Not just an overnight success
TV Tonight sits down and apologises to Eric Stonestreet for the ARIAs and finds an actor who keeps his feet on the ground.
I can’t look at Eric Stonestreet without making an apology. After all, the guy has come all this way and he had to endure the ARIAs.
Despite not making it inside the Sydney Opera House, and having to smile all the way through Ricki Lee’s limp-wrist gags, he still managed to come across like a good sport.
On behalf of the nation, TV Tonight apologised.
Stonestreet was aware there was commentary on Ricki Lee’s wrist but says he hadn’t noticed it on the night.
“The joke of that bit was supposed to be that she didn’t realise I wasn’t actually gay. It’s not like the joke was that she couldn’t say the word ‘Gay,’ it was that she didn’t want to offend me,” he says.
“You have these people writing these things for you and you have as much say in them as you can. I added the bit in that I didn’t actually get inside the Opera House, which turned out to be what people were commenting on. It was on the steps of the place and not in the theatre.
“I thought ‘Presenting on the stage of the Sydney Opera House, how iconic is that?’ But I was on the steps… a big difference…
“But it’s all good. From my perspective it was a great night of music.”
Still a good sport. Despite his new-found success in Modern Family, Stonestreet strives to keep his feet on the ground.
Prior to his role as the exuberant Cameron in the new comedy, he was a jobbing actor on numerous TV and film projects: Nip / Tuck, Monk, Pushing Daisies, The Mentalist, Bones, Crossing Jordan, Greg the Bunny, CSI, The West Wing, Party of Five, Spin City, Malcolm in the Middle, ER, American Dad, Almost Famous, The Island, Girls will be Girls, The Drifter, This Might Hurt and more.
So what’s it like to become an ‘overnight star?’
“I don’t make that word up but if I have to throw myself into the definition of it then that’s sort of where we all are in the cast. We’re on TV’s pretty much hottest show right now,” he says.
“I don’t aspire, necessarily, to be a star. Everybody always said ‘Do you want to be famous or rich?’ My answer was always that I don’t necessarily have those as goals but if I’m as successful at acting as I want to be then those two things potentially can go along with them.”
Despite training in improvisation, Stonestreet spent many years doing dramatic roles while waiting for casting directors to get him auditions in comedy.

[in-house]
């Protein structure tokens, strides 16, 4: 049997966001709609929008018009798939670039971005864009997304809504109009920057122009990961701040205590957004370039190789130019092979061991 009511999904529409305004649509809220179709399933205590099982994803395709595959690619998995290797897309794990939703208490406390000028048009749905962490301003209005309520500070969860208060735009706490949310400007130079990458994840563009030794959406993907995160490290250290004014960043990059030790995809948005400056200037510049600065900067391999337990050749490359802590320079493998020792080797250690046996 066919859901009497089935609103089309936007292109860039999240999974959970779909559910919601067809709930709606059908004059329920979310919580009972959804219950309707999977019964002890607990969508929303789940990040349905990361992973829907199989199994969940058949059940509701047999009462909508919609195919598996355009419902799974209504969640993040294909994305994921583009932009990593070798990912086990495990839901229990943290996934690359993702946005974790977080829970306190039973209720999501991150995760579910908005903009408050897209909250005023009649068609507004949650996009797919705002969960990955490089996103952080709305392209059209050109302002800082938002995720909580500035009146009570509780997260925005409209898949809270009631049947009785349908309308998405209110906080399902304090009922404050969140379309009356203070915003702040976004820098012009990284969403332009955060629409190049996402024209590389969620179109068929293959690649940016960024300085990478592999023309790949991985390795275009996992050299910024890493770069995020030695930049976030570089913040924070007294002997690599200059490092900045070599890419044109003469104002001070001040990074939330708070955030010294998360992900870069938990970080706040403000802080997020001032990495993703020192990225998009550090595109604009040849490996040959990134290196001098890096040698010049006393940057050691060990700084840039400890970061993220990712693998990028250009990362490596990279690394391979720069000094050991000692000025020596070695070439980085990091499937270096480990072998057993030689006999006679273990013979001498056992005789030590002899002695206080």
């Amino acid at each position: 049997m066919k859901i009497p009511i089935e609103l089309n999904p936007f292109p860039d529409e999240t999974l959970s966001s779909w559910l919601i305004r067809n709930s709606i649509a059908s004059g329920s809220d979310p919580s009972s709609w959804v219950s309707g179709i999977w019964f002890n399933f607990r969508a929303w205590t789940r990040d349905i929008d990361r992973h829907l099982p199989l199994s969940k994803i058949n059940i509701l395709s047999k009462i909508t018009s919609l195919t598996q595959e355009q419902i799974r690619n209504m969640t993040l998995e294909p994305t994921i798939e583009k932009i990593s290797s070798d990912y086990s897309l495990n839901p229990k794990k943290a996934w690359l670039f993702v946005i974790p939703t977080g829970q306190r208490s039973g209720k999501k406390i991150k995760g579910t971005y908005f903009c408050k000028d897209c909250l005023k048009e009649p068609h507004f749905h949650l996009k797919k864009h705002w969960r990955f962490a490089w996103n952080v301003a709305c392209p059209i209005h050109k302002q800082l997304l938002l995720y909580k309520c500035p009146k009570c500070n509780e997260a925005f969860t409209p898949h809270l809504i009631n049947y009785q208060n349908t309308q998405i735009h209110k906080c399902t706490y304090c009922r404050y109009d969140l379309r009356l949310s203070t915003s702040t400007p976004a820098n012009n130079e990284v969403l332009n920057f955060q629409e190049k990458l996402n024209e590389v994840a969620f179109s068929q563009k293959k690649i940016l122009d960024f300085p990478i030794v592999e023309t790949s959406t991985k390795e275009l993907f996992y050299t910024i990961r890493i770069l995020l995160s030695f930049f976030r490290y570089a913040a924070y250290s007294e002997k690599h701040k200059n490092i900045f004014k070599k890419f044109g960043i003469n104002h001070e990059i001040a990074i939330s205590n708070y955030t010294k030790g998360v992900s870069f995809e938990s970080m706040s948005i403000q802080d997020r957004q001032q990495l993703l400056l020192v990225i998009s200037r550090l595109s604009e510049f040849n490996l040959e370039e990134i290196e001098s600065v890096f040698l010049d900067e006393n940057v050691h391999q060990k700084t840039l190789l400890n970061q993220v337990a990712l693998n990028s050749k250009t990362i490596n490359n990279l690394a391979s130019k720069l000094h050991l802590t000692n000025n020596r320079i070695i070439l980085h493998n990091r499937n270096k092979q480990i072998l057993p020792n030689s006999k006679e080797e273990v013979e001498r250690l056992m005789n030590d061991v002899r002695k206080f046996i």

“It’s really interesting because most casting directors who hired me never knew I did comedy. So I feel like I have ‘revolving-ly’ surprised people. Most drama people didn’t know I did comedy and most comedy people didn’t know I did drama. It’s a dual life.”
Having worked on so many previous projects, Stonestreet says the moment he most relished was when Modern Family moved beyond Pilot stage.
“The highest I felt during the last year was the day the show got picked up. I’d jumped through the hoops to get a job so I knew what that feeling felt like, and then it’s out of your control.
“But for the show to get picked up and you’re able to say ‘Holy cow I’m going to be on the air for 13 weeks’ -unless it’s a huge colossal failure. People are going to see me work for 13 weeks. At the very least it’s going to help my career. It’s going to get me the next job if it fails.
“And then there was ‘back nine’ (episodes) happens and the extra two and the Emmy nomination and all that stuff happens and you think, ‘Ok there’s a little comfort here.'”
A little comfort? There was an Emmy win. Now he’s just being downright humble.
Modern Family scooped up at the Emmys, including as Most Outstanding Comedy and Outstanding Supporting Actor In A Comedy Series for Stonestreet. Critics and audiences love the show’s mockumentary tone and the performances from the ensemble cast.
The role of gay partners Cameron and Mitchell have been embraced by the audience as much as the straight characters. If there has been any criticism, it was for the lack of a gay kiss between the two, which was addressed via an episode in which Mitchell (Jesse Tyler Ferguson) has trouble with public displays of affection, inherited from his father Jay (Ed O’Neill).
“Ironically the controversy has been from the gay community and not from the straight community,” he admits.
“We just love that people care about the characters, Cameron and Mitchell. Did the Facebook campaign need to happen for them to kiss? It didn’t because the kiss was attached to a story that (writers) Chris (Lloyd) and Steve (Levitan) wanted to tell.
“People don’t understand that they look at the show like a chess game. They move people here so these characters can do this…they really do think that far ahead, and they couldn’t tell the story that they wanted to tell with Jay –which oddly enough was based on one of our writer’s own dads.
“I had a German grandma who, when I would hug her, would just stiffen. Not everyone is comfortable with affection, so they wanted to tell the story in the way they wanted to tell it.”
After his Australian visit to Sydney and Melbourne, Stonestreet returns to LA to resume filming, with three more episodes set to be filmed before Christmas.
“We all love, love, love those moments where we sit on the couch and talk to the camera. It’s so much fun,” he says.
“I love the little looks to the camera, inviting the audience in and saying to them ‘Don’t you relate to this moment like I do?'”
Modern Family airs 7:30pm Wednesdays on TEN and Season One is now available on DVD through Twentieth Century Fox Home Entertainment.